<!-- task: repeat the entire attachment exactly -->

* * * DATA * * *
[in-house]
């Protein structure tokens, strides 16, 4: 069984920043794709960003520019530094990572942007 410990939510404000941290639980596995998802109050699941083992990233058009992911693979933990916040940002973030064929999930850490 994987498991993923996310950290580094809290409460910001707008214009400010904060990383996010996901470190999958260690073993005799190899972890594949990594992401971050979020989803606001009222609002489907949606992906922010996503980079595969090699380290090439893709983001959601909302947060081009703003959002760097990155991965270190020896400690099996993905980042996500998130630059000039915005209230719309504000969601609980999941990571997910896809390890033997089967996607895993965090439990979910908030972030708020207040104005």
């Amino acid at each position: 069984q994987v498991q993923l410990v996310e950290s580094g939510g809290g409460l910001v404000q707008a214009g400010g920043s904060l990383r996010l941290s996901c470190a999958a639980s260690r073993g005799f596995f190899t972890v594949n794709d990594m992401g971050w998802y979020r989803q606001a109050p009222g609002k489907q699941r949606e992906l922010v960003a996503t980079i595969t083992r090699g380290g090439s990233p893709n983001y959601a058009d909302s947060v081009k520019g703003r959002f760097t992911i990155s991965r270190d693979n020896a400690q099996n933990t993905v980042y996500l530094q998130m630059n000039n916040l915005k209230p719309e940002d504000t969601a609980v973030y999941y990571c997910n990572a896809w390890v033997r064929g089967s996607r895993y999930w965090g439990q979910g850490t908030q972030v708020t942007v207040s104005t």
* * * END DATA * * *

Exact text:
[in-house]
């Protein structure tokens, strides 16, 4: 069984920043794709960003520019530094990572942007 410990939510404000941290639980596995998802109050699941083992990233058009992911693979933990916040940002973030064929999930850490 994987498991993923996310950290580094809290409460910001707008214009400010904060990383996010996901470190999958260690073993005799190899972890594949990594992401971050979020989803606001009222609002489907949606992906922010996503980079595969090699380290090439893709983001959601909302947060081009703003959002760097990155991965270190020896400690099996993905980042996500998130630059000039915005209230719309504000969601609980999941990571997910896809390890033997089967996607895993965090439990979910908030972030708020207040104005």
């Amino acid at each position: 069984q994987v498991q993923l410990v996310e950290s580094g939510g809290g409460l910001v404000q707008a214009g400010g920043s904060l990383r996010l941290s996901c470190a999958a639980s260690r073993g005799f596995f190899t972890v594949n794709d990594m992401g971050w998802y979020r989803q606001a109050p009222g609002k489907q699941r949606e992906l922010v960003a996503t980079i595969t083992r090699g380290g090439s990233p893709n983001y959601a058009d909302s947060v081009k520019g703003r959002f760097t992911i990155s991965r270190d693979n020896a400690q099996n933990t993905v980042y996500l530094q998130m630059n000039n916040l915005k209230p719309e940002d504000t969601a609980v973030y999941y990571c997910n990572a896809w390890v033997r064929g089967s996607r895993y999930w965090g439990q979910g850490t908030q972030v708020t942007v207040s104005t």